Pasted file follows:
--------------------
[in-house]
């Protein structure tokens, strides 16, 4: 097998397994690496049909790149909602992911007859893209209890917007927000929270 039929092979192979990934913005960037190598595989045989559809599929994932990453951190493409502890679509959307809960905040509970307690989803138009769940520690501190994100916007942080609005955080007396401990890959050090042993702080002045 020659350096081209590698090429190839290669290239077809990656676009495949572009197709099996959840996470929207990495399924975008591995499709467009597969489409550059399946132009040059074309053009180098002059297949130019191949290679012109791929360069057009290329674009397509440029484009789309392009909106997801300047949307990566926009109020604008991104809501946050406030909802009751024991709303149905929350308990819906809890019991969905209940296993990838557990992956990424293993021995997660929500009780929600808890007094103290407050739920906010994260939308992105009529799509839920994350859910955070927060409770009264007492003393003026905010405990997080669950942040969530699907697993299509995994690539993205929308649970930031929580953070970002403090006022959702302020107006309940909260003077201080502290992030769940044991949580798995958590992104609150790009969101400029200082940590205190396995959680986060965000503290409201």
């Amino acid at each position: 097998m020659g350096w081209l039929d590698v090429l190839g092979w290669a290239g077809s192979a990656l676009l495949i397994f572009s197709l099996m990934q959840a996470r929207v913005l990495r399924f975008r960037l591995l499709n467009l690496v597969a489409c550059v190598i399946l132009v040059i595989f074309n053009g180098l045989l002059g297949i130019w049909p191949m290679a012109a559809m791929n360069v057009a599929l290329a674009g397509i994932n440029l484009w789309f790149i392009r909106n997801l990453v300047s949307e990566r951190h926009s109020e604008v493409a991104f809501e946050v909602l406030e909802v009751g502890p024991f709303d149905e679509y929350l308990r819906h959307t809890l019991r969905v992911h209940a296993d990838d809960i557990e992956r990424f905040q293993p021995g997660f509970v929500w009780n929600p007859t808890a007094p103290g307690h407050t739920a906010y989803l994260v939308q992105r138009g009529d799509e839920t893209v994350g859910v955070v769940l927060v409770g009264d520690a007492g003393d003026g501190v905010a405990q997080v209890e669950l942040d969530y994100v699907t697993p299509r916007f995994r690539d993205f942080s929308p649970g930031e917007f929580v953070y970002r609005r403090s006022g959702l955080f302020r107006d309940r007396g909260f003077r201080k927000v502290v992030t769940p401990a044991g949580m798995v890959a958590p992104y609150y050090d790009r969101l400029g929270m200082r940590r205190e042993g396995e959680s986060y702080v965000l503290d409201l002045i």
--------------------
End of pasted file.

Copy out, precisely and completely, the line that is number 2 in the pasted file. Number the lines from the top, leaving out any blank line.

């Protein structure tokens, strides 16, 4: 097998397994690496049909790149909602992911007859893209209890917007927000929270 039929092979192979990934913005960037190598595989045989559809599929994932990453951190493409502890679509959307809960905040509970307690989803138009769940520690501190994100916007942080609005955080007396401990890959050090042993702080002045 020659350096081209590698090429190839290669290239077809990656676009495949572009197709099996959840996470929207990495399924975008591995499709467009597969489409550059399946132009040059074309053009180098002059297949130019191949290679012109791929360069057009290329674009397509440029484009789309392009909106997801300047949307990566926009109020604008991104809501946050406030909802009751024991709303149905929350308990819906809890019991969905209940296993990838557990992956990424293993021995997660929500009780929600808890007094103290407050739920906010994260939308992105009529799509839920994350859910955070927060409770009264007492003393003026905010405990997080669950942040969530699907697993299509995994690539993205929308649970930031929580953070970002403090006022959702302020107006309940909260003077201080502290992030769940044991949580798995958590992104609150790009969101400029200082940590205190396995959680986060965000503290409201």